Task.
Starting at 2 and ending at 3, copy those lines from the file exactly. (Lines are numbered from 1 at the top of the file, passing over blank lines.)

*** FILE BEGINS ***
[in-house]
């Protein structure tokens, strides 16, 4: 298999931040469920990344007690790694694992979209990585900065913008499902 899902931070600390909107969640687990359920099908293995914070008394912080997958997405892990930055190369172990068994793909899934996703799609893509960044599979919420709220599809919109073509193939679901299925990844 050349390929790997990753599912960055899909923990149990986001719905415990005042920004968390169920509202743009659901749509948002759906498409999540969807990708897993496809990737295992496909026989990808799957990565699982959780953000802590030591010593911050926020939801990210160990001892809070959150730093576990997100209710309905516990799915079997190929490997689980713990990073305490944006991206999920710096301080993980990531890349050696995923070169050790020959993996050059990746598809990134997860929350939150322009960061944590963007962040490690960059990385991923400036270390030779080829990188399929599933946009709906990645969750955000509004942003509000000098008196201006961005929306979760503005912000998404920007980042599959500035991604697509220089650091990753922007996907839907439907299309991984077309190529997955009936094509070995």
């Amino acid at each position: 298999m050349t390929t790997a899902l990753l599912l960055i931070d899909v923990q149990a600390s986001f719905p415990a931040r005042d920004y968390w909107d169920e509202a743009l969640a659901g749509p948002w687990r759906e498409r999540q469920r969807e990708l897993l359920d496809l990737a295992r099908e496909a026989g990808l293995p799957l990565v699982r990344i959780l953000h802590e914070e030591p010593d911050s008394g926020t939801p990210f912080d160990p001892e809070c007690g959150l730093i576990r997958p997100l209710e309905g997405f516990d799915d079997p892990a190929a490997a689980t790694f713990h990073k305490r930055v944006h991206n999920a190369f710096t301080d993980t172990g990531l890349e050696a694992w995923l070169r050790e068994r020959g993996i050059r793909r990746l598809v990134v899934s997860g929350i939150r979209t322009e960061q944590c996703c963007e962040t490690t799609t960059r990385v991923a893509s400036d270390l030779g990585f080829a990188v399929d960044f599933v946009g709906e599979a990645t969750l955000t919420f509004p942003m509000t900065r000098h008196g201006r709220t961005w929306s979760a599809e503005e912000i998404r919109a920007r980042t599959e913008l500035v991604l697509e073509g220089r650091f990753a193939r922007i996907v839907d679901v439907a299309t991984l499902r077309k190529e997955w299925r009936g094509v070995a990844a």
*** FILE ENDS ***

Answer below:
């Protein structure tokens, strides 16, 4: 298999931040469920990344007690790694694992979209990585900065913008499902 899902931070600390909107969640687990359920099908293995914070008394912080997958997405892990930055190369172990068994793909899934996703799609893509960044599979919420709220599809919109073509193939679901299925990844 050349390929790997990753599912960055899909923990149990986001719905415990005042920004968390169920509202743009659901749509948002759906498409999540969807990708897993496809990737295992496909026989990808799957990565699982959780953000802590030591010593911050926020939801990210160990001892809070959150730093576990997100209710309905516990799915079997190929490997689980713990990073305490944006991206999920710096301080993980990531890349050696995923070169050790020959993996050059990746598809990134997860929350939150322009960061944590963007962040490690960059990385991923400036270390030779080829990188399929599933946009709906990645969750955000509004942003509000000098008196201006961005929306979760503005912000998404920007980042599959500035991604697509220089650091990753922007996907839907439907299309991984077309190529997955009936094509070995």
């Amino acid at each position: 298999m050349t390929t790997a899902l990753l599912l960055i931070d899909v923990q149990a600390s986001f719905p415990a931040r005042d920004y968390w909107d169920e509202a743009l969640a659901g749509p948002w687990r759906e498409r999540q469920r969807e990708l897993l359920d496809l990737a295992r099908e496909a026989g990808l293995p799957l990565v699982r990344i959780l953000h802590e914070e030591p010593d911050s008394g926020t939801p990210f912080d160990p001892e809070c007690g959150l730093i576990r997958p997100l209710e309905g997405f516990d799915d079997p892990a190929a490997a689980t790694f713990h990073k305490r930055v944006h991206n999920a190369f710096t301080d993980t172990g990531l890349e050696a694992w995923l070169r050790e068994r020959g993996i050059r793909r990746l598809v990134v899934s997860g929350i939150r979209t322009e960061q944590c996703c963007e962040t490690t799609t960059r990385v991923a893509s400036d270390l030779g990585f080829a990188v399929d960044f599933v946009g709906e599979a990645t969750l955000t919420f509004p942003m509000t900065r000098h008196g201006r709220t961005w929306s979760a599809e503005e912000i998404r919109a920007r980042t599959e913008l500035v991604l697509e073509g220089r650091f990753a193939r922007i996907v839907d679901v439907a299309t991984l499902r077309k190529e997955w299925r009936g094509v070995a990844a």